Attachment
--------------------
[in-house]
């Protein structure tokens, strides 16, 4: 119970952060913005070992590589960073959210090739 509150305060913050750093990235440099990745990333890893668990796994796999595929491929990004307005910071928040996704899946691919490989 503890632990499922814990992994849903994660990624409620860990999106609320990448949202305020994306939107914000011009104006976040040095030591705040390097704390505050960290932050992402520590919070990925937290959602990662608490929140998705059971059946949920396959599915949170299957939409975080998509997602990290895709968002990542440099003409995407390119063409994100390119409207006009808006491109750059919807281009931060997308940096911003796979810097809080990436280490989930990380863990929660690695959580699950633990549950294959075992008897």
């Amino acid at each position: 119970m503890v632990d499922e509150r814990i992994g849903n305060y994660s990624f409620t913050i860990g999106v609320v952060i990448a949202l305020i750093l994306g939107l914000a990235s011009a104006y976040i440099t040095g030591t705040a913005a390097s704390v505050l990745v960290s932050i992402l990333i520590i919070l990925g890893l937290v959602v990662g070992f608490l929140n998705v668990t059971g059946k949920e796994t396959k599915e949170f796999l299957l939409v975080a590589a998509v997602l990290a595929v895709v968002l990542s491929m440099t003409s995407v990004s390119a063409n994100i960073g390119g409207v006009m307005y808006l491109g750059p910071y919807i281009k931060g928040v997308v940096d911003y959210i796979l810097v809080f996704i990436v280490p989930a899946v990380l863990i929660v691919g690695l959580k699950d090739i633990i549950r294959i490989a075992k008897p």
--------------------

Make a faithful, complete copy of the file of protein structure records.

[in-house]
């Protein structure tokens, strides 16, 4: 119970952060913005070992590589960073959210090739 509150305060913050750093990235440099990745990333890893668990796994796999595929491929990004307005910071928040996704899946691919490989 503890632990499922814990992994849903994660990624409620860990999106609320990448949202305020994306939107914000011009104006976040040095030591705040390097704390505050960290932050992402520590919070990925937290959602990662608490929140998705059971059946949920396959599915949170299957939409975080998509997602990290895709968002990542440099003409995407390119063409994100390119409207006009808006491109750059919807281009931060997308940096911003796979810097809080990436280490989930990380863990929660690695959580699950633990549950294959075992008897």
């Amino acid at each position: 119970m503890v632990d499922e509150r814990i992994g849903n305060y994660s990624f409620t913050i860990g999106v609320v952060i990448a949202l305020i750093l994306g939107l914000a990235s011009a104006y976040i440099t040095g030591t705040a913005a390097s704390v505050l990745v960290s932050i992402l990333i520590i919070l990925g890893l937290v959602v990662g070992f608490l929140n998705v668990t059971g059946k949920e796994t396959k599915e949170f796999l299957l939409v975080a590589a998509v997602l990290a595929v895709v968002l990542s491929m440099t003409s995407v990004s390119a063409n994100i960073g390119g409207v006009m307005y808006l491109g750059p910071y919807i281009k931060g928040v997308v940096d911003y959210i796979l810097v809080f996704i990436v280490p989930a899946v990380l863990i929660v691919g690695l959580k699950d090739i633990i549950r294959i490989a075992k008897p």